Lifeguard pool drying up
With the approach of Memorial Day, most people can&8217;t wait to hit the pool. YMCA Aquatics Director Jennifer Dick is just hoping to staff one.
Dick, who needs 50 lifeguards at the Shelby County YMCA pool, has only 24.
&8220;I don&8217;t know what&8217;s going on,&8221; she said, adding other pools are calling her, asking for extra staff.
Even the training classes offered at the YMCA, the only authorized provider of Red Cross curriculum in Shelby County, showed low attendance, she said. &8220;For this time of year, I should be getting, overwhelmingly, a lot of phone calls for kids begging to get in a class.&8221;
B.J. Fisher, director of Health and Safety for the American Lifeguard Association, said the local shortage is part of a nationwide problem.
&8220;What&8217;s happening is our baby boomers are retiring. We&8217;re building more and more facilities,&8221; Fisher said, noting in particular the increase in retirement homes and mini water parks at hotels. &8220;We don&8217;t have the numbers of youth we need.&8221;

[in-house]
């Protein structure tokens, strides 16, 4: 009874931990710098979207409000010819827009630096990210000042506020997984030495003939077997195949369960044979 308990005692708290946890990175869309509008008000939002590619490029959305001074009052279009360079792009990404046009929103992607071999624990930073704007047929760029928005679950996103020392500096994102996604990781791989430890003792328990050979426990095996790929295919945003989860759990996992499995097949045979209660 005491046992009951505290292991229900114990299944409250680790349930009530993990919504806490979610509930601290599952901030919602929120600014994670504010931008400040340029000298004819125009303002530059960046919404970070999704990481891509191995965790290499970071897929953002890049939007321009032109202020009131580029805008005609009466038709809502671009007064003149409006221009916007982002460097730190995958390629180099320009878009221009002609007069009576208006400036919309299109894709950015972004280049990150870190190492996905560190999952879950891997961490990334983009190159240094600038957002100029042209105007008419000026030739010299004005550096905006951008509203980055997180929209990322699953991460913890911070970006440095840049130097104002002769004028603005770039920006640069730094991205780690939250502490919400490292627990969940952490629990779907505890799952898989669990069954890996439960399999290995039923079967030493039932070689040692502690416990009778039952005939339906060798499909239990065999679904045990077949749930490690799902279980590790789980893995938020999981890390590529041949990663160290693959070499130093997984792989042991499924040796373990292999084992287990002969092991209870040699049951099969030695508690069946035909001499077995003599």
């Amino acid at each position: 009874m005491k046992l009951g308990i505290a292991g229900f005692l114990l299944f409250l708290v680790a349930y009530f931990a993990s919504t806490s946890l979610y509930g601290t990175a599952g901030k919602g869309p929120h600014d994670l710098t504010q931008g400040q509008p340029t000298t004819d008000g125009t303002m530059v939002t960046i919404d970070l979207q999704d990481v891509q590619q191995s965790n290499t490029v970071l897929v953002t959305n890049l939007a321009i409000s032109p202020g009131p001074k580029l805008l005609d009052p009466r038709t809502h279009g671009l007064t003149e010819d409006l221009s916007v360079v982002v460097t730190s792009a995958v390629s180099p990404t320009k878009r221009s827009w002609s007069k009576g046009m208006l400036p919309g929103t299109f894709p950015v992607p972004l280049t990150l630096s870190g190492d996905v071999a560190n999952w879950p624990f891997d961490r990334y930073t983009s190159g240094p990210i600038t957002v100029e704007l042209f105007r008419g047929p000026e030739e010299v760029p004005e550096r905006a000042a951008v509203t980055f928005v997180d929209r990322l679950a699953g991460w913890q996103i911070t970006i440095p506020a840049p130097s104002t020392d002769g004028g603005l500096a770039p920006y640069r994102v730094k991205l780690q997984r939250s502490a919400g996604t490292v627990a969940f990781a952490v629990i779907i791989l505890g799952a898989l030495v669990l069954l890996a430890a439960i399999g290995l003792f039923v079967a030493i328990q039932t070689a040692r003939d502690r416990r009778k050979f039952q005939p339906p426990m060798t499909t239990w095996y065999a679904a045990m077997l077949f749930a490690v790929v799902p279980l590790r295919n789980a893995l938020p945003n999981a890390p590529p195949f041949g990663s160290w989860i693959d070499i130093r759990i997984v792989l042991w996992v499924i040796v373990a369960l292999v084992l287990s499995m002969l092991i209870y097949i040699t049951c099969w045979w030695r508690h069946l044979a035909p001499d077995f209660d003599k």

As a possible solution, the Red Cross has changed some of its certification requirements. Trainees must now complete, with no time limit, only a 50-yard swim to work in pools less than 4 feet and a 300-yard swim for deepwater facilities.
&8220;With the difference now for shallow water and deep water that&8217;s going to give us the extra 20 to 30 percent we need,&8221; Fisher said.
In the meantime, Dick and others will have to find ways to fill out their teams. This year, the YMCA will reimburse $150 of the $200 training fee.
To be eligible, guards must sign on with one of the Birmingham area YMCA&8217;s by June 1 and work until Aug. 1, when they will be reimbursed.
&8220;We&8217;re taking a loss,&8221; Dick said of the incentive, but &8220;we have to do this. It&8217;s more important for us to staff our pools than to make money.&8221;
This is the first time in Dick&8217;s seven-year tenure the YMCA has reimbursed any of the Red Cross training fee.